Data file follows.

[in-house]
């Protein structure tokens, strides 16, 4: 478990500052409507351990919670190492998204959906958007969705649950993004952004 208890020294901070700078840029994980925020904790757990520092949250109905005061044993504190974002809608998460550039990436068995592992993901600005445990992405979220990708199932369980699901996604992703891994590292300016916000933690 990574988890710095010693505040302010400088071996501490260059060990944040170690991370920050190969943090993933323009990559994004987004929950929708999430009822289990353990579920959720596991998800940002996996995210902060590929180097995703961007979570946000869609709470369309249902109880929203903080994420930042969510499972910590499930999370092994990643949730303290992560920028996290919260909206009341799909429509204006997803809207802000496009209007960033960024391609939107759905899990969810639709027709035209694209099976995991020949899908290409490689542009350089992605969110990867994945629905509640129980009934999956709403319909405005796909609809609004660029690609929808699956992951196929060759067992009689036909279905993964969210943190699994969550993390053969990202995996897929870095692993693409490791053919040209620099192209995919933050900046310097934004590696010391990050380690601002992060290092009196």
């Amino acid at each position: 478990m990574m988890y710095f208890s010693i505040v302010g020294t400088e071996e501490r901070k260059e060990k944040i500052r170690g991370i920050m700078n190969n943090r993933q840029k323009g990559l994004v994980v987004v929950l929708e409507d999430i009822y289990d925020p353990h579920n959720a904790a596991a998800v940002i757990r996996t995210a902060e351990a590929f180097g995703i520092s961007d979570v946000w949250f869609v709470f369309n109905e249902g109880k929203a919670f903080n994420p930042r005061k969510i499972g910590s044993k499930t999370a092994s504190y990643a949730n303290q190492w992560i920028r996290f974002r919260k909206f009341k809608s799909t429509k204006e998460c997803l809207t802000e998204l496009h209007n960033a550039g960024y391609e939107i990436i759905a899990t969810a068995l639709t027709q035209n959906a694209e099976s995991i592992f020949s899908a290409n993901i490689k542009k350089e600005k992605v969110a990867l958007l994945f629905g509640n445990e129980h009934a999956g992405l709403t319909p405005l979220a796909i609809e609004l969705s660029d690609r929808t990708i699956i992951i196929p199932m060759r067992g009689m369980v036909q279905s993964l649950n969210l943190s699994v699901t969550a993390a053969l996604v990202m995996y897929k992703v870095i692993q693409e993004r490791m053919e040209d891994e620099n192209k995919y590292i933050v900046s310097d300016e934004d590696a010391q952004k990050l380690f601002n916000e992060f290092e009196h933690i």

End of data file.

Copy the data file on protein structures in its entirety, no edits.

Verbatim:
[in-house]
């Protein structure tokens, strides 16, 4: 478990500052409507351990919670190492998204959906958007969705649950993004952004 208890020294901070700078840029994980925020904790757990520092949250109905005061044993504190974002809608998460550039990436068995592992993901600005445990992405979220990708199932369980699901996604992703891994590292300016916000933690 990574988890710095010693505040302010400088071996501490260059060990944040170690991370920050190969943090993933323009990559994004987004929950929708999430009822289990353990579920959720596991998800940002996996995210902060590929180097995703961007979570946000869609709470369309249902109880929203903080994420930042969510499972910590499930999370092994990643949730303290992560920028996290919260909206009341799909429509204006997803809207802000496009209007960033960024391609939107759905899990969810639709027709035209694209099976995991020949899908290409490689542009350089992605969110990867994945629905509640129980009934999956709403319909405005796909609809609004660029690609929808699956992951196929060759067992009689036909279905993964969210943190699994969550993390053969990202995996897929870095692993693409490791053919040209620099192209995919933050900046310097934004590696010391990050380690601002992060290092009196």
């Amino acid at each position: 478990m990574m988890y710095f208890s010693i505040v302010g020294t400088e071996e501490r901070k260059e060990k944040i500052r170690g991370i920050m700078n190969n943090r993933q840029k323009g990559l994004v994980v987004v929950l929708e409507d999430i009822y289990d925020p353990h579920n959720a904790a596991a998800v940002i757990r996996t995210a902060e351990a590929f180097g995703i520092s961007d979570v946000w949250f869609v709470f369309n109905e249902g109880k929203a919670f903080n994420p930042r005061k969510i499972g910590s044993k499930t999370a092994s504190y990643a949730n303290q190492w992560i920028r996290f974002r919260k909206f009341k809608s799909t429509k204006e998460c997803l809207t802000e998204l496009h209007n960033a550039g960024y391609e939107i990436i759905a899990t969810a068995l639709t027709q035209n959906a694209e099976s995991i592992f020949s899908a290409n993901i490689k542009k350089e600005k992605v969110a990867l958007l994945f629905g509640n445990e129980h009934a999956g992405l709403t319909p405005l979220a796909i609809e609004l969705s660029d690609r929808t990708i699956i992951i196929p199932m060759r067992g009689m369980v036909q279905s993964l649950n969210l943190s699994v699901t969550a993390a053969l996604v990202m995996y897929k992703v870095i692993q693409e993004r490791m053919e040209d891994e620099n192209k995919y590292i933050v900046s310097d300016e934004d590696a010391q952004k990050l380690f601002n916000e992060f290092e009196h933690i």